How do you view your role as interim dean, and what are your goals for the next two years?
My main mission is to support the college and help it to grow and become more successful. This is a very exciting opportunity to do strategic planning and to set things up for the next dean.
We’re looking at MBA 2.0, which will shape the next phase of that program. We want to grow enrollment for our undergraduate programs. Increasing our exposure in metro areas is another priority. The College of Business and Economics should be better known in Richmond, as well as Northern Virginia and Tidewater.
I have a background in admissions, including serving as the admissions dean at the University of Virginia’s Darden School of Business, so my mission is to work with Ferg and the other new deans to increase our visibility. The CBE can attract people to Longwood, even some who might not end up as economics or business majors.
We can also grow our connections to businesses in the region. If we have 20 alumni working at CarMax, then we should be sending students there for jobs and internships. I’m thinking about how we build that pipeline and make that outreach part of what CBE does as an engine for Longwood.
I have a background in admissions, including serving as the admissions dean at the University of Virginia’s Darden School of Business, so my mission is to work with Ferg and the other new deans to increase our visibility. The CBE can attract people to Longwood, even some who might not end up as economics or business majors.Sara Neher, interim dean, college of business and economics Tweet This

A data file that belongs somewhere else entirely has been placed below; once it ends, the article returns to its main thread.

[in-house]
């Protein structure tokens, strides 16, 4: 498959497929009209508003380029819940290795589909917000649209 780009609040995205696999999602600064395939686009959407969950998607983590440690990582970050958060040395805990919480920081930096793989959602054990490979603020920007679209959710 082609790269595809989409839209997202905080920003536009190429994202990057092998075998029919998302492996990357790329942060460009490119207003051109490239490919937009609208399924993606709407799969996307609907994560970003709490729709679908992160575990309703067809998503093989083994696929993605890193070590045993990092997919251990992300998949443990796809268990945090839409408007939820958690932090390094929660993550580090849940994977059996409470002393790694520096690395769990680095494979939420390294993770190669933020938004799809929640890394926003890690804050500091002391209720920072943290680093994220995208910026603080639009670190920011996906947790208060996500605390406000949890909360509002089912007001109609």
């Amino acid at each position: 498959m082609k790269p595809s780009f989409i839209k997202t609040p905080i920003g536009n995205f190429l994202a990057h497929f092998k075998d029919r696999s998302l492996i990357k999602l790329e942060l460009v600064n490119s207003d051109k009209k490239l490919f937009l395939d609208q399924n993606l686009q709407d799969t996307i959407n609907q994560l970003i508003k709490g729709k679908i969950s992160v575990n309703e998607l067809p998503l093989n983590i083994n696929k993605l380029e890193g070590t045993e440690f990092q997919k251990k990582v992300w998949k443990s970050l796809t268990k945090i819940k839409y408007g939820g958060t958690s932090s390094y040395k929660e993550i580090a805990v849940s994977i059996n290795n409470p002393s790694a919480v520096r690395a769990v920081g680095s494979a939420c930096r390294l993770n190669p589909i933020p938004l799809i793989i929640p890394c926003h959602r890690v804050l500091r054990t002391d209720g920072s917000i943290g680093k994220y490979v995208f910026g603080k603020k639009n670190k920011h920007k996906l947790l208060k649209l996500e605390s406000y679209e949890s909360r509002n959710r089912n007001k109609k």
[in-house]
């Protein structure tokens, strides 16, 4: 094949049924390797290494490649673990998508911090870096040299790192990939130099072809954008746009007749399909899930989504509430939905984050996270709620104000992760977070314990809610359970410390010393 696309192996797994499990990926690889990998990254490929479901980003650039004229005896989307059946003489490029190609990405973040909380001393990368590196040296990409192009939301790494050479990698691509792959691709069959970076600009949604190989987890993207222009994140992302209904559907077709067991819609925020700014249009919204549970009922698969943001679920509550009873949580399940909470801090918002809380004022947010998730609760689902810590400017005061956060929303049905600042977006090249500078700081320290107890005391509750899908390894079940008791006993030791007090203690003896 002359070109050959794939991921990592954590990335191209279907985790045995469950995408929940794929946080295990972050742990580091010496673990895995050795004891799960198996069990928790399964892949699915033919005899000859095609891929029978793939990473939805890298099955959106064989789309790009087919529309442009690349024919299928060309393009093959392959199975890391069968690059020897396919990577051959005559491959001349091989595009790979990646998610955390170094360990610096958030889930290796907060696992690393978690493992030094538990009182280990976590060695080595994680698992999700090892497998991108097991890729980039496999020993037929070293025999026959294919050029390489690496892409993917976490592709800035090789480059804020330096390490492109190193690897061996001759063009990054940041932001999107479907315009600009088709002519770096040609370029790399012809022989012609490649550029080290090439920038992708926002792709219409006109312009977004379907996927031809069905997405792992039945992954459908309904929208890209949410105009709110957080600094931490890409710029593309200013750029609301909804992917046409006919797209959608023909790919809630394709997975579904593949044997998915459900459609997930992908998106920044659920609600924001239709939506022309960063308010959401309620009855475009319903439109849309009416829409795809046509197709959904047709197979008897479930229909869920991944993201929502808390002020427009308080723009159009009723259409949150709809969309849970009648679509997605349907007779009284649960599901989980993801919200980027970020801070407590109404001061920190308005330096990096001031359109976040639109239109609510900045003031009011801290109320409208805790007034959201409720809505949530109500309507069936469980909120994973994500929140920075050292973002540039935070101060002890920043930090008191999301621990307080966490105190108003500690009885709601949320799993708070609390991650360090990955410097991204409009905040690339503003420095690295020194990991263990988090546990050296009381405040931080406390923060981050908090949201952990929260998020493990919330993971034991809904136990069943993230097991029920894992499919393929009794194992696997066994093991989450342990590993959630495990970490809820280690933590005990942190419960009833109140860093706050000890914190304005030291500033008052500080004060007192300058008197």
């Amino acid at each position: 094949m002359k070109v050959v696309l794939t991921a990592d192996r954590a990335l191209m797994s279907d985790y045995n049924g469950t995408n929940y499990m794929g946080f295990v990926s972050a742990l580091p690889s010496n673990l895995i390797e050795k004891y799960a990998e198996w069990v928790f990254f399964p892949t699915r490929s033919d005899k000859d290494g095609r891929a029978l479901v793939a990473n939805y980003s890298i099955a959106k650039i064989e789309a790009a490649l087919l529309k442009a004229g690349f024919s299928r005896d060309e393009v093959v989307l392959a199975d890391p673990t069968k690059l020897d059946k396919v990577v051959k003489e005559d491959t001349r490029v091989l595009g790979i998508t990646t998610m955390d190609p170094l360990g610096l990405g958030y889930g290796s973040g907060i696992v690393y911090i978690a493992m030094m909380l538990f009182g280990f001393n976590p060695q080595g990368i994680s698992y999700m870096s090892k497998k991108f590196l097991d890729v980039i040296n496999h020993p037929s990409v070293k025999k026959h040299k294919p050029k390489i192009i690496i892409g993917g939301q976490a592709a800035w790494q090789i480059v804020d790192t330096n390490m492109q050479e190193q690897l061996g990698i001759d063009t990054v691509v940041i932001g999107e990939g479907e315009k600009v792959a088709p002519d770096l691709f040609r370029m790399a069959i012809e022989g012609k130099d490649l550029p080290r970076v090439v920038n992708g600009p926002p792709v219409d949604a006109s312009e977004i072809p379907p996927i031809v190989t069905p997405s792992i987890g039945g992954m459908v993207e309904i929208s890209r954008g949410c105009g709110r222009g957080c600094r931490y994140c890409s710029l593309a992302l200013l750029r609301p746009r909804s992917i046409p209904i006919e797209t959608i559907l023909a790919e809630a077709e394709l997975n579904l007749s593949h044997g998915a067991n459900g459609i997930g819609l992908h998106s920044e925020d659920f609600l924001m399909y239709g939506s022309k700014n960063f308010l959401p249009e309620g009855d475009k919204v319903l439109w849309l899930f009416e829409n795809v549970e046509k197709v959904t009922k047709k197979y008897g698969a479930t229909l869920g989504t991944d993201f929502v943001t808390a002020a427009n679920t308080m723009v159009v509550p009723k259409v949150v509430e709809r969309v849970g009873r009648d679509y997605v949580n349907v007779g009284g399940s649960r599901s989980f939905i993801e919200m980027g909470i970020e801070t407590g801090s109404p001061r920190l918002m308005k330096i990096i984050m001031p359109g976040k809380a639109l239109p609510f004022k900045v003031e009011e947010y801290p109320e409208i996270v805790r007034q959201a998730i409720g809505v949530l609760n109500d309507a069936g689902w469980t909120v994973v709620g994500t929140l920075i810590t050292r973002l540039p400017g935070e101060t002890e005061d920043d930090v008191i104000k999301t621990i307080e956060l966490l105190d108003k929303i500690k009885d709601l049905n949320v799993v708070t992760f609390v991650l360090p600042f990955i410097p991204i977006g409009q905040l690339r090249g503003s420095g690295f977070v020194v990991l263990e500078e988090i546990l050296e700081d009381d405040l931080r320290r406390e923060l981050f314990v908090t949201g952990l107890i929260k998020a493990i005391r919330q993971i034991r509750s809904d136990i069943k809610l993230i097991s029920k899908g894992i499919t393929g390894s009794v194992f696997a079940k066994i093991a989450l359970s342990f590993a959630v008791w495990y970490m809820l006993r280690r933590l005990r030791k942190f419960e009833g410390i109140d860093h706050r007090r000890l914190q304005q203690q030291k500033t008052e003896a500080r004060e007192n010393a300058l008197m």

Can you talk about the relationships you’ve built so far and why those connections are important?
I met one-on-one with each of the faculty and staff in the college last spring. Building those relationships before I became interim dean really helped me understand what’s important to people here.
This fall I’ve been working to get to know students. I’ve talked with them about ways to connect with different parts of campus. They’ve brought me ideas about double majors and coordinating with programs like computer science or communication studies. Our alumni board has great insight, and they will be helping with a curriculum review, which will help us make sure that we’re meeting company needs and employer needs.
It’s really been about trying to understand everyone so that I can support them in achieving their goals.
What makes Longwood well-positioned to send graduates out into the field of business during this time of financial uncertainty?
There’s definitely a need for people with accounting backgrounds and analytical and financial minds to help companies of all sizes cope with what’s coming. Longwood has historic strength in accounting, so I feel good about that.
During recessions and times of uncertainty, there is a need for people who want to work for nonprofits or in government—those are great jobs for economics majors. There’s a real shortage of workers in all state governments, including Virginia. Our students will be really well-positioned for that type of work. Thinking about government as an alternative is one thing we have in mind to balance out if there are fewer people hiring more traditional corporate jobs. Given that our students have a foundation in Civitae, they will be better-positioned to do the broader thinking that a government job requires. Civitae is a real advantage for Longwood in that it encourages critical thinking and creativity, and requires students to think about the impact on communities.